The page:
## METHODS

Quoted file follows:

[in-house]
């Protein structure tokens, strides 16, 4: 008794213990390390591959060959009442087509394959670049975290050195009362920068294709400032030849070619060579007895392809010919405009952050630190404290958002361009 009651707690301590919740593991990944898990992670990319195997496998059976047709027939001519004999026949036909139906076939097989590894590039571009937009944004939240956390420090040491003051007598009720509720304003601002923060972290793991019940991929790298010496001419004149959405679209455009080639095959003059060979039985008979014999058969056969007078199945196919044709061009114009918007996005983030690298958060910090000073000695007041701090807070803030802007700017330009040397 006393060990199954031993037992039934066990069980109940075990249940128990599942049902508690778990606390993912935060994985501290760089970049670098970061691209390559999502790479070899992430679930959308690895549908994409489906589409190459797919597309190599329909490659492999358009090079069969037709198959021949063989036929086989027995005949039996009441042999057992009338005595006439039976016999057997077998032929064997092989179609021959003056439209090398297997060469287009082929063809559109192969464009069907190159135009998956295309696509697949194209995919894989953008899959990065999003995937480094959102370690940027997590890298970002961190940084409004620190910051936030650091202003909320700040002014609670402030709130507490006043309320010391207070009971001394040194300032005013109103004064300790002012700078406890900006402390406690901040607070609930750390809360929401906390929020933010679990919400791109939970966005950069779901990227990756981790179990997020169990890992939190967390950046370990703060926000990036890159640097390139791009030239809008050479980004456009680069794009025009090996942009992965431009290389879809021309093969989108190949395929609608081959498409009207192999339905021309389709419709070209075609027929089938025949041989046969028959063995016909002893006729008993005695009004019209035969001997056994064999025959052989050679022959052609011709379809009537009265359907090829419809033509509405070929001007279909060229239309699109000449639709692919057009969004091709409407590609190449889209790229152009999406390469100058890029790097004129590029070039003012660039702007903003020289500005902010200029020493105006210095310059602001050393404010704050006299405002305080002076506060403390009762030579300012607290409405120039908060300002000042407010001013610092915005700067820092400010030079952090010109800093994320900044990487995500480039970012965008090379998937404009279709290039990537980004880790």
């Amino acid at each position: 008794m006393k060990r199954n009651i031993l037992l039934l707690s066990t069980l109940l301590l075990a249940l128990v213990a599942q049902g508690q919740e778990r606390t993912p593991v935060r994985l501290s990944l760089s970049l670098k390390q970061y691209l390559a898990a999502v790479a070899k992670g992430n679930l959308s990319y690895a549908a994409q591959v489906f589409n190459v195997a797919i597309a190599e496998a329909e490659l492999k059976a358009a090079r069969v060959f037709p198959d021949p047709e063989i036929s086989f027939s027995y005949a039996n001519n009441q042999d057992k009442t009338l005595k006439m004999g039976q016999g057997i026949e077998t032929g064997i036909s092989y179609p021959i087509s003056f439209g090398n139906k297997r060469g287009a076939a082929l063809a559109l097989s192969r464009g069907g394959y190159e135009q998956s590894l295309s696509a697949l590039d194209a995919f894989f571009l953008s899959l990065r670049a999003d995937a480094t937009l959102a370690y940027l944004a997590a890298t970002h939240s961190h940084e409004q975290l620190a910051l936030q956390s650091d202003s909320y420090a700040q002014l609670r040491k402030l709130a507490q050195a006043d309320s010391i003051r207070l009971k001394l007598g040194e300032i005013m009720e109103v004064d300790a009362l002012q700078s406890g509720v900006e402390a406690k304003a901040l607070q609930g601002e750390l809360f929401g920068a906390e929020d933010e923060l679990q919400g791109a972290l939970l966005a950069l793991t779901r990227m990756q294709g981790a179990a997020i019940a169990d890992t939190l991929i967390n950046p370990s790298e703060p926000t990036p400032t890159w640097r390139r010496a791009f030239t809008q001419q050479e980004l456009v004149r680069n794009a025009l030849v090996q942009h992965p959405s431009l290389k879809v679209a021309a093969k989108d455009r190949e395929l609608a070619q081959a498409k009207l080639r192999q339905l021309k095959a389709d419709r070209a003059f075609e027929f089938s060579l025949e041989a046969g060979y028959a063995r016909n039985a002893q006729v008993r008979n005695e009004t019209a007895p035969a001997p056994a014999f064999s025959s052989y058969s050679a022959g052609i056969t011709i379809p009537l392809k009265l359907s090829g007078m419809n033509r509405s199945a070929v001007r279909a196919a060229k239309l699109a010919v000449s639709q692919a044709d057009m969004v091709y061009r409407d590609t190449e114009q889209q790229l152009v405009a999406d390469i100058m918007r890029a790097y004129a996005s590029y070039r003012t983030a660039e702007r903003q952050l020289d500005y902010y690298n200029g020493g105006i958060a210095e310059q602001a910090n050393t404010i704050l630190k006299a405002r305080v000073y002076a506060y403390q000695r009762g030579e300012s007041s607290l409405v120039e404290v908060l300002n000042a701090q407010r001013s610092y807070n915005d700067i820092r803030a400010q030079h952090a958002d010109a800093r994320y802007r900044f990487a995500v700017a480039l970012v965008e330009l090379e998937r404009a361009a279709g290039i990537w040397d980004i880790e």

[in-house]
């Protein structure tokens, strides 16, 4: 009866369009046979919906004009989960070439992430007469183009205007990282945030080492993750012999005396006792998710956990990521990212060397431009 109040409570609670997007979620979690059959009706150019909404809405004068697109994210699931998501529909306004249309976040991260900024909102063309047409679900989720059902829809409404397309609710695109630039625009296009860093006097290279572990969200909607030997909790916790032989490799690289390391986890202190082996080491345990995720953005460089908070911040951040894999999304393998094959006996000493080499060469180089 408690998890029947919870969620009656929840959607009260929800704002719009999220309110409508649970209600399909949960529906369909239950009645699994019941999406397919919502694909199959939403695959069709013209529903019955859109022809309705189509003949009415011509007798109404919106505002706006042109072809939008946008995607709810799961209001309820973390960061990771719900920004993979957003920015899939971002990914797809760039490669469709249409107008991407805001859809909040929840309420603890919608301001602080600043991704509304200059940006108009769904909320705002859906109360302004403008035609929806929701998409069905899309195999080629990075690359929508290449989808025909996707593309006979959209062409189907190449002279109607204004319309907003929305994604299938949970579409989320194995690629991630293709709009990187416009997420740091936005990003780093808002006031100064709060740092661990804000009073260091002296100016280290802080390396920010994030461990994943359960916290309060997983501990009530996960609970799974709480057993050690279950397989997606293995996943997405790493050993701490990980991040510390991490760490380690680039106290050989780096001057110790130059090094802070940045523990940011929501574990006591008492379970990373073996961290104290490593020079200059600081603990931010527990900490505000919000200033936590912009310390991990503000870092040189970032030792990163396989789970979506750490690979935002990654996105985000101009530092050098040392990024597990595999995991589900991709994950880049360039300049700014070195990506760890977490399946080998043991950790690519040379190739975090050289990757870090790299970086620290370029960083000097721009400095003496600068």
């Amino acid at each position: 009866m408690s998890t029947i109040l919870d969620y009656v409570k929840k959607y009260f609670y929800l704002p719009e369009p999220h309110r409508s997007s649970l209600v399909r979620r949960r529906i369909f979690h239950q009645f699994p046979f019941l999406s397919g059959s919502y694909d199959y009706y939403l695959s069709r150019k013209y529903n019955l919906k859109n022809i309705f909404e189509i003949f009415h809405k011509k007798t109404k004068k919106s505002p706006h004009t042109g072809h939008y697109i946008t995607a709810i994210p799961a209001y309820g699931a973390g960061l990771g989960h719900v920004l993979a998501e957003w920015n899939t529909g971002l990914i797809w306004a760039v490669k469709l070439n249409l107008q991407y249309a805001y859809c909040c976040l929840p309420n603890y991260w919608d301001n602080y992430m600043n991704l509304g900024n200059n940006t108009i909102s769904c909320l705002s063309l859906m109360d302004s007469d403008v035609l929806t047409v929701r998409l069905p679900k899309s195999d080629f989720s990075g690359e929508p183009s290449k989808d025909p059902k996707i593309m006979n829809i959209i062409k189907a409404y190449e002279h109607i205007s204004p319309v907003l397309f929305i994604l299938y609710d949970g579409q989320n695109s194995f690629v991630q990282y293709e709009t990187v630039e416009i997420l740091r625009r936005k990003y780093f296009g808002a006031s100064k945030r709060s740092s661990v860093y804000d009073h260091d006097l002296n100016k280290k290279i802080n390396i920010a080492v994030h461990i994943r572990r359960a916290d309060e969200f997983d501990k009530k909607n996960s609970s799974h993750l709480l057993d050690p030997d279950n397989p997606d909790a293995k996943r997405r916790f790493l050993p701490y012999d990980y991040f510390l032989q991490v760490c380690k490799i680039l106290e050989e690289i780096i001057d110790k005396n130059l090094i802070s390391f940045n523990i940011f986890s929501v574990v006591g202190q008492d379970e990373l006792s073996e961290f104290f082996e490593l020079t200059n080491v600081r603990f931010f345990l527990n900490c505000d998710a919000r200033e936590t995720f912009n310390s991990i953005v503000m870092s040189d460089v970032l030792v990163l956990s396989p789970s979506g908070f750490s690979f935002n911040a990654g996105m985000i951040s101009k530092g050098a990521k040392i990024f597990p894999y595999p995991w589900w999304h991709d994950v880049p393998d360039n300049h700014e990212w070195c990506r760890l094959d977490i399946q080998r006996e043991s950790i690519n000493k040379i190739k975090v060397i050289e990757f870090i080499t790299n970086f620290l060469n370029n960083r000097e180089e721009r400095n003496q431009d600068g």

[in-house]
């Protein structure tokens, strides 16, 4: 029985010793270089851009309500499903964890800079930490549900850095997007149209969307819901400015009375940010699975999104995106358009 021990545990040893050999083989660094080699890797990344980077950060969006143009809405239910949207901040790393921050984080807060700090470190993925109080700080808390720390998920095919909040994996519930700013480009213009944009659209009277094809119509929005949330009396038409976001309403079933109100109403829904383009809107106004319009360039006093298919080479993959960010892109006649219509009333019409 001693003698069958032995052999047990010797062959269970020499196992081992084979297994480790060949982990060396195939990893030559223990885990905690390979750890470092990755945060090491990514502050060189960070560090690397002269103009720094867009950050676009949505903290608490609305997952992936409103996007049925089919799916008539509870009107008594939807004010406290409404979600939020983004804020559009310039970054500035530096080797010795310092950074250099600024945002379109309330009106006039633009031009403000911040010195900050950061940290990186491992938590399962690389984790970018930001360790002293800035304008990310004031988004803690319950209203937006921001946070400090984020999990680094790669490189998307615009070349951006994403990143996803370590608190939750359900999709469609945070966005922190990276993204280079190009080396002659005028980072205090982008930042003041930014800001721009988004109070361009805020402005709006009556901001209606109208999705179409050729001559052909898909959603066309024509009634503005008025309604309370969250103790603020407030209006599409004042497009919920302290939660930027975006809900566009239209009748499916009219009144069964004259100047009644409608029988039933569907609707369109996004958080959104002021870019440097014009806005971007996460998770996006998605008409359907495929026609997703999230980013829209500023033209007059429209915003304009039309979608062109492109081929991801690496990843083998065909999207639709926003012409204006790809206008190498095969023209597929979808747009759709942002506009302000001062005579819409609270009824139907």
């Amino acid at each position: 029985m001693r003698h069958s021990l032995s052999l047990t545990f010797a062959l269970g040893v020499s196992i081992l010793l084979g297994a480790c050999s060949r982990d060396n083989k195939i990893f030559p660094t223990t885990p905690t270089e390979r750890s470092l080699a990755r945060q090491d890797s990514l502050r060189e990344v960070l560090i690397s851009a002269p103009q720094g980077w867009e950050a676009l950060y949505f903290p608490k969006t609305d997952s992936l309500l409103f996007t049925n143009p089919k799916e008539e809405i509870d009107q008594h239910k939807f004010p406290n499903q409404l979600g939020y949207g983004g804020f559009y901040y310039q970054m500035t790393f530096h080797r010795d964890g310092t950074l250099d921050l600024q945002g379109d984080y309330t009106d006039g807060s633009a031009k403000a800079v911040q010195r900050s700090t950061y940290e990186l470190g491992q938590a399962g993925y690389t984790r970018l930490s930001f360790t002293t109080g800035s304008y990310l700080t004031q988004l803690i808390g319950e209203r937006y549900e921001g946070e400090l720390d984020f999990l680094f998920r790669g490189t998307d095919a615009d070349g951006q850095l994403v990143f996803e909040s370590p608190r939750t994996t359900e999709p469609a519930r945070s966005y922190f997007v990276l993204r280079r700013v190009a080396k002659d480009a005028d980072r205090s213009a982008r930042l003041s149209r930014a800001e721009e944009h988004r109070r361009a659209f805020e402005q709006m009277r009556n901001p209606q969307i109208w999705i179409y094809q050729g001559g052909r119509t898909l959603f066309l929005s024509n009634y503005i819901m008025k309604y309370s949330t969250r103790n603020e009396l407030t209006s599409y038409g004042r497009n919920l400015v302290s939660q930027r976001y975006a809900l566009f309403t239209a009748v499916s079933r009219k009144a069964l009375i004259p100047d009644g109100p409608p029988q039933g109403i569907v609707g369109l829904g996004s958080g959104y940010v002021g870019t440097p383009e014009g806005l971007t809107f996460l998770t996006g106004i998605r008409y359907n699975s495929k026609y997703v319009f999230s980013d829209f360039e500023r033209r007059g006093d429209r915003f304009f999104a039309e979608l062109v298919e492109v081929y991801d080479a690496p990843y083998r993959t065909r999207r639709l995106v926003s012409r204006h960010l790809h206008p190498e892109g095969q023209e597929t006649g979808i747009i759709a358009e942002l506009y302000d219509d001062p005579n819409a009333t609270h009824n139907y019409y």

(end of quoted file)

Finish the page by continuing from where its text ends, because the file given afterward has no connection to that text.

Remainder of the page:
We used Monte Carlo simulations to test the ability of the most popular motor-unit model available (Fuglevand et al. 1993) to robustly predict well-established relations among EMG, force, and force variability when changing the values for motor neuron and muscle parameter values across experimentally identified ranges. Our computer simulations are based on the forward model of recruitment of a population of motor units and production of muscle force (Fuglevand et al. 1993) with the addition of an EMG model (Farina and Merletti 2001) that simulated the surface EMG with a planar volume conductor with muscle, fat, and skin tissues. Motor-unit potentials and the EMG signal were computed at 4,096 sample/s and muscle force at 500 sample/s. Monte Carlo methods, as their name implies, use exhaustive repeated simulations where the specific value of each free model parameter is assigned by random chance from a preassigned range, and the output is computed (Santos and Valero-Cuevas 2006; Valero-Cuevas et al. 2003). Each iteration consists of a simulation that uses one given set of values for the free parameters (see details in the following text). On convergence the results are in the form of the range and variability in the output in response to changes in the parameter values—which is a rigorous evaluation of the robustness and realism of the structure of the model in relation to the variability/uncertainty in parameter values. “Convergence” in Monte Carlo simulations has the specific meaning that the number of simulations performed has sufficed to produce stable estimates of the statistical parameters of the output distributions. Importantly, convergence certifies that further iterations are no longer useful because they would not alter the results. Thus converged Monte Carlo simulations are a computationally rigorous means to thoroughly explore large parameter spaces (Santos and Valero-Cuevas 2006; Valero-Cuevas et al. 2003). The model and Monte Carlo iterations are implemented in Matlab version 7.0 (The Mathworks, Natick, MA).